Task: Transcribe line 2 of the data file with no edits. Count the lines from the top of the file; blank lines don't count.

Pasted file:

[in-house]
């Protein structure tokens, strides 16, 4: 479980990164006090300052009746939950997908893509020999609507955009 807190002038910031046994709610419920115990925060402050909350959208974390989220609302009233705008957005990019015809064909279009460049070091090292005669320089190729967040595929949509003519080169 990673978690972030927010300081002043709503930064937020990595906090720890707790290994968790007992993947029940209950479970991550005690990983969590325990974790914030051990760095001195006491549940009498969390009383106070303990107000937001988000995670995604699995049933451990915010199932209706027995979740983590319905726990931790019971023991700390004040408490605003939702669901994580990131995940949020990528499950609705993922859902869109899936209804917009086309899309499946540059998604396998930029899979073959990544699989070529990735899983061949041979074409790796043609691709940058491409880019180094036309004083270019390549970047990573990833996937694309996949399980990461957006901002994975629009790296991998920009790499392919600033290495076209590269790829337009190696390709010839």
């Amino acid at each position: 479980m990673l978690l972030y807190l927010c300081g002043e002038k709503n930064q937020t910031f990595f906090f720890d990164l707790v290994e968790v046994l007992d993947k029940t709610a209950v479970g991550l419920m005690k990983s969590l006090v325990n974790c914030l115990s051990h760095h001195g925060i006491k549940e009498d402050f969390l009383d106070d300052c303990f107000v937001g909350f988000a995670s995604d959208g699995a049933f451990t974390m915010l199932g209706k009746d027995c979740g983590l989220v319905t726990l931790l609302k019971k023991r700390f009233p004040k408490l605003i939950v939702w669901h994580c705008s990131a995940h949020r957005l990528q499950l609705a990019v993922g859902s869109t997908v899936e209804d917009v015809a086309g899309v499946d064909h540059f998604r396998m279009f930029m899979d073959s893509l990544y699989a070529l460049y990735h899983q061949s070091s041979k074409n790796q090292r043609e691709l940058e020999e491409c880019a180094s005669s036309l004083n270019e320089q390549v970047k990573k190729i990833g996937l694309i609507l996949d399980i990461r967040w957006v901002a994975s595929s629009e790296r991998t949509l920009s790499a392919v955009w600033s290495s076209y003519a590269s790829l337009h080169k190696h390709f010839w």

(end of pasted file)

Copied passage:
């Protein structure tokens, strides 16, 4: 479980990164006090300052009746939950997908893509020999609507955009 807190002038910031046994709610419920115990925060402050909350959208974390989220609302009233705008957005990019015809064909279009460049070091090292005669320089190729967040595929949509003519080169 990673978690972030927010300081002043709503930064937020990595906090720890707790290994968790007992993947029940209950479970991550005690990983969590325990974790914030051990760095001195006491549940009498969390009383106070303990107000937001988000995670995604699995049933451990915010199932209706027995979740983590319905726990931790019971023991700390004040408490605003939702669901994580990131995940949020990528499950609705993922859902869109899936209804917009086309899309499946540059998604396998930029899979073959990544699989070529990735899983061949041979074409790796043609691709940058491409880019180094036309004083270019390549970047990573990833996937694309996949399980990461957006901002994975629009790296991998920009790499392919600033290495076209590269790829337009190696390709010839």